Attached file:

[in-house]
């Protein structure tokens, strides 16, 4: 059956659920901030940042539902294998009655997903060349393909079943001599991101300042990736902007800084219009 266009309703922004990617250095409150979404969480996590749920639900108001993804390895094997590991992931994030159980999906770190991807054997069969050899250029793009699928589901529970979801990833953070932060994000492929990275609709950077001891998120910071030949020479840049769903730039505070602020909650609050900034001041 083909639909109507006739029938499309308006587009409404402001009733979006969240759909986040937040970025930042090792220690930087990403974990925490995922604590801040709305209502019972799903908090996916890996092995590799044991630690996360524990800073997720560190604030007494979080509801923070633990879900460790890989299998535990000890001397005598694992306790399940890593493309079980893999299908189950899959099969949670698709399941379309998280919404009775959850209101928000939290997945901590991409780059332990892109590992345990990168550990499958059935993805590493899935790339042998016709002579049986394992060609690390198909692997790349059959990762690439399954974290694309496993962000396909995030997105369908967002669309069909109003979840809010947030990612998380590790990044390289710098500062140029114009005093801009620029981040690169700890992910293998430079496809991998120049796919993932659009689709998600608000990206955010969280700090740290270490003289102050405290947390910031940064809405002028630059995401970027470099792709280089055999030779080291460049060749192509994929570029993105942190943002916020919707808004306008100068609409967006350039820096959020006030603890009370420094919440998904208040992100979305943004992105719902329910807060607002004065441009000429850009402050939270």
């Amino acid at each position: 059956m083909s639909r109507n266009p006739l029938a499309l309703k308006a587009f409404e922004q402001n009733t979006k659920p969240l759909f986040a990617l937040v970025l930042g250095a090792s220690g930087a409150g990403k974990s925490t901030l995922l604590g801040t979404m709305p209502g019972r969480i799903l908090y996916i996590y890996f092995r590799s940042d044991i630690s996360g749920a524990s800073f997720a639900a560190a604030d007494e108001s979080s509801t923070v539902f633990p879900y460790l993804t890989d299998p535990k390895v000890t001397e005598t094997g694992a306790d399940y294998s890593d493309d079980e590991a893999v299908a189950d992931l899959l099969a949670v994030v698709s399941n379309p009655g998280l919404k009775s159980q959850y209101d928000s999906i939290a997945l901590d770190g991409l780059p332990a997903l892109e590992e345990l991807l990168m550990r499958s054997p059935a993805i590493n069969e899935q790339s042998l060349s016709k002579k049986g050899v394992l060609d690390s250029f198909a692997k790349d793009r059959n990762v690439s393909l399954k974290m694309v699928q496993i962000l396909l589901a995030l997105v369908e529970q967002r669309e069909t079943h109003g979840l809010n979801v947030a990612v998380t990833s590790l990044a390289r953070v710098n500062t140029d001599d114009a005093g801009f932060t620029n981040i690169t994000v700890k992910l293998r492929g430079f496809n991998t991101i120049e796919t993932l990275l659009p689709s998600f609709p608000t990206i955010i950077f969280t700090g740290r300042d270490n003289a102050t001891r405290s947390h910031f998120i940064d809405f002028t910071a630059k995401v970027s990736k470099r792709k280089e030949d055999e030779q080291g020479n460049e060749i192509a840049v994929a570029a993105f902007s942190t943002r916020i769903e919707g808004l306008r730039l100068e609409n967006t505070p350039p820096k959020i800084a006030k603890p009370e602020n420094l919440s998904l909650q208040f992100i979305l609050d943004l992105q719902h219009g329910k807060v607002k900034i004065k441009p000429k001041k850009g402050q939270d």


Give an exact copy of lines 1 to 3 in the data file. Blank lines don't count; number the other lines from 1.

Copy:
[in-house]
């Protein structure tokens, strides 16, 4: 059956659920901030940042539902294998009655997903060349393909079943001599991101300042990736902007800084219009 266009309703922004990617250095409150979404969480996590749920639900108001993804390895094997590991992931994030159980999906770190991807054997069969050899250029793009699928589901529970979801990833953070932060994000492929990275609709950077001891998120910071030949020479840049769903730039505070602020909650609050900034001041 083909639909109507006739029938499309308006587009409404402001009733979006969240759909986040937040970025930042090792220690930087990403974990925490995922604590801040709305209502019972799903908090996916890996092995590799044991630690996360524990800073997720560190604030007494979080509801923070633990879900460790890989299998535990000890001397005598694992306790399940890593493309079980893999299908189950899959099969949670698709399941379309998280919404009775959850209101928000939290997945901590991409780059332990892109590992345990990168550990499958059935993805590493899935790339042998016709002579049986394992060609690390198909692997790349059959990762690439399954974290694309496993962000396909995030997105369908967002669309069909109003979840809010947030990612998380590790990044390289710098500062140029114009005093801009620029981040690169700890992910293998430079496809991998120049796919993932659009689709998600608000990206955010969280700090740290270490003289102050405290947390910031940064809405002028630059995401970027470099792709280089055999030779080291460049060749192509994929570029993105942190943002916020919707808004306008100068609409967006350039820096959020006030603890009370420094919440998904208040992100979305943004992105719902329910807060607002004065441009000429850009402050939270």
């Amino acid at each position: 059956m083909s639909r109507n266009p006739l029938a499309l309703k308006a587009f409404e922004q402001n009733t979006k659920p969240l759909f986040a990617l937040v970025l930042g250095a090792s220690g930087a409150g990403k974990s925490t901030l995922l604590g801040t979404m709305p209502g019972r969480i799903l908090y996916i996590y890996f092995r590799s940042d044991i630690s996360g749920a524990s800073f997720a639900a560190a604030d007494e108001s979080s509801t923070v539902f633990p879900y460790l993804t890989d299998p535990k390895v000890t001397e005598t094997g694992a306790d399940y294998s890593d493309d079980e590991a893999v299908a189950d992931l899959l099969a949670v994030v698709s399941n379309p009655g998280l919404k009775s159980q959850y209101d928000s999906i939290a997945l901590d770190g991409l780059p332990a997903l892109e590992e345990l991807l990168m550990r499958s054997p059935a993805i590493n069969e899935q790339s042998l060349s016709k002579k049986g050899v394992l060609d690390s250029f198909a692997k790349d793009r059959n990762v690439s393909l399954k974290m694309v699928q496993i962000l396909l589901a995030l997105v369908e529970q967002r669309e069909t079943h109003g979840l809010n979801v947030a990612v998380t990833s590790l990044a390289r953070v710098n500062t140029d001599d114009a005093g801009f932060t620029n981040i690169t994000v700890k992910l293998r492929g430079f496809n991998t991101i120049e796919t993932l990275l659009p689709s998600f609709p608000t990206i955010i950077f969280t700090g740290r300042d270490n003289a102050t001891r405290s947390h910031f998120i940064d809405f002028t910071a630059k995401v970027s990736k470099r792709k280089e030949d055999e030779q080291g020479n460049e060749i192509a840049v994929a570029a993105f902007s942190t943002r916020i769903e919707g808004l306008r730039l100068e609409n967006t505070p350039p820096k959020i800084a006030k603890p009370e602020n420094l919440s998904l909650q208040f992100i979305l609050d943004l992105q719902h219009g329910k807060v607002k900034i004065k441009p000429k001041k850009g402050q939270d």